It was fourth and goal at the opponent’s three-yard line. They trailed by four points. The game was on the line. The season was on the line. How this young man would be remembered in this small west Texas town would be determined on this play.
He called the play and they broke the huddle. The crowd on both sides of the field was losing their minds. The noise was deafening and he could actually feel the ground shake beneath his feet. He approached the line and had a look around. The game clock was running, 23, 22, 21. He looked over the defensive formation. He liked the play they had called. He checked behind him to see that the tailback was in the right place. He looked to either side at the receivers. Everything looked good. He checked the play clock, 12, 11, 10. The defense was yelling, barking and growling. They were doing anything they could to distract him. It was now or never. He barked out the signals and the ball was snapped. And? And? And?
Oh my! My brain froze up. Do I have him toss the ball to the tailback and watch helplessly as he runs for the corner of the end zone? Do I have the quarterback roll out and look for an opening to the end zone? Do I have him drop back and throw it to the frightened little freshman who was a water boy just two weeks ago? Does he fall back to pass and trip over his untied shoelace and fall flat on his face? Do I have him unleash a missile that sails high and hits the team mascot right between the eyes? Does he succeed? Does he fail?
So many choices and I can’t make up my mind. It’s a turning point in the book and my mind has gone blank. Do I make him a hero? Do I make him the butt of everyone’s jokes? Do I make him just a spectator? I’m stuck. I have no idea what to do next. Oh no! I have writer’s block and I have no idea how to break through. Three hours later, I’m still staring at the screen. My eyes can’t focus. I can’t read anything on my keyboard. My heart is racing and I want to scream at the top of my lungs. Writer’s block? Really? I thought it was just a myth.
Everyone on this planet has their own ways of doing things and if it works for them, then that is the right way, for them. I’m not Stephen King or Tom Clancy or even Dr. Seuss, but I know what works for me and I wanted to share that with you, because for me, it’s my right way and might help you in some small way.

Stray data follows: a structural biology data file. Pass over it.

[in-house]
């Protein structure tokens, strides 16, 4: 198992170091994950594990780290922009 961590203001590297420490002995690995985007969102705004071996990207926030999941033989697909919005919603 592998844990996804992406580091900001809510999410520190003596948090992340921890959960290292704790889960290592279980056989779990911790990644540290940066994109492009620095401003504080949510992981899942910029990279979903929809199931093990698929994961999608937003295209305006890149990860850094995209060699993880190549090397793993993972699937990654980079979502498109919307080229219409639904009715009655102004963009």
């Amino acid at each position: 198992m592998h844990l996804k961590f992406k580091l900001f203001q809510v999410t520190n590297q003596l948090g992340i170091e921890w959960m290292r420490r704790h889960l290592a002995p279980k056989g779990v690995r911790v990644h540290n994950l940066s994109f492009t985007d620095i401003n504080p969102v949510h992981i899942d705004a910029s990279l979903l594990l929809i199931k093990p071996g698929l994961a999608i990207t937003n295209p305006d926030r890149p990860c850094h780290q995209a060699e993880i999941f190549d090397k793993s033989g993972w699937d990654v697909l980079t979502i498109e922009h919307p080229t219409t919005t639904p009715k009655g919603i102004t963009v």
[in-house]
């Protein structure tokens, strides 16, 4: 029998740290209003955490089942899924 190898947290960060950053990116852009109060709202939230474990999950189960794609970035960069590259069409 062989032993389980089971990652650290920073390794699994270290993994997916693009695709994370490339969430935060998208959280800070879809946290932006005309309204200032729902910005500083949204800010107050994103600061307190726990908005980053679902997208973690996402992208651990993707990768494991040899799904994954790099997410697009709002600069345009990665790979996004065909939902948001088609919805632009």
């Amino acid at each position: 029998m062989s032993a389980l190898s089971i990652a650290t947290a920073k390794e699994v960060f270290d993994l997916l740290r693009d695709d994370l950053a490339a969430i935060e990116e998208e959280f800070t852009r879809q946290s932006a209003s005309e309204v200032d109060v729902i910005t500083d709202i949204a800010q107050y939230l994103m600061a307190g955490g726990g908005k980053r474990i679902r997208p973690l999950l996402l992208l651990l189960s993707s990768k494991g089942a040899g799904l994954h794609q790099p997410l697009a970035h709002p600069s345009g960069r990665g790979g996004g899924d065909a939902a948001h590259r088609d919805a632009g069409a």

My first go to is to head straight for my bookshelf. I grab my favorite book by my favorite author. I need him/her to take me away from this frustrating world I live and write in and make me forget it all for a while.
A lot of times, while I am reading, a little bell will go ding, ding, ding. My subconscious had been working on my problems while I was distracting myself and has come up with the answer. I just keep reading until that little bell goes off letting me know the answer has been found. If reading doesn’t inspire me then it’s on to stage two.
The second phase of my writer’s block strategy is pretty simple… writing prompts. If it is a picture prompt, I stare at it imagining I am in the photo. I can feel the breeze or the cold or the heat beating down, whatever is going on in the picture. I can hear the sounds surrounding me. I can smell the scents that surround me and I ask myself… what happens next? Then I will write a story from 100-1000 words.
If it is a written prompt, I’ll read it several times and close my eyes. I use my imagination to project myself into the setting that the written prompt describes. I take a look around and examine my surrounding and ask the same question… what happens next? Then I will write a story from 100-100o words.
It works best for me if the prompts are for genres that I don’t normally write. Horror and romance are two of my favorites. The idea is to kick start my imagination and creativity and a prompt that is out of my usual comfort zone is usually the best way to do that.
These two simple steps have never failed me. I hope they can work for you. If they don’t, the key is to find what does work for you. I wish you well and keep on writing.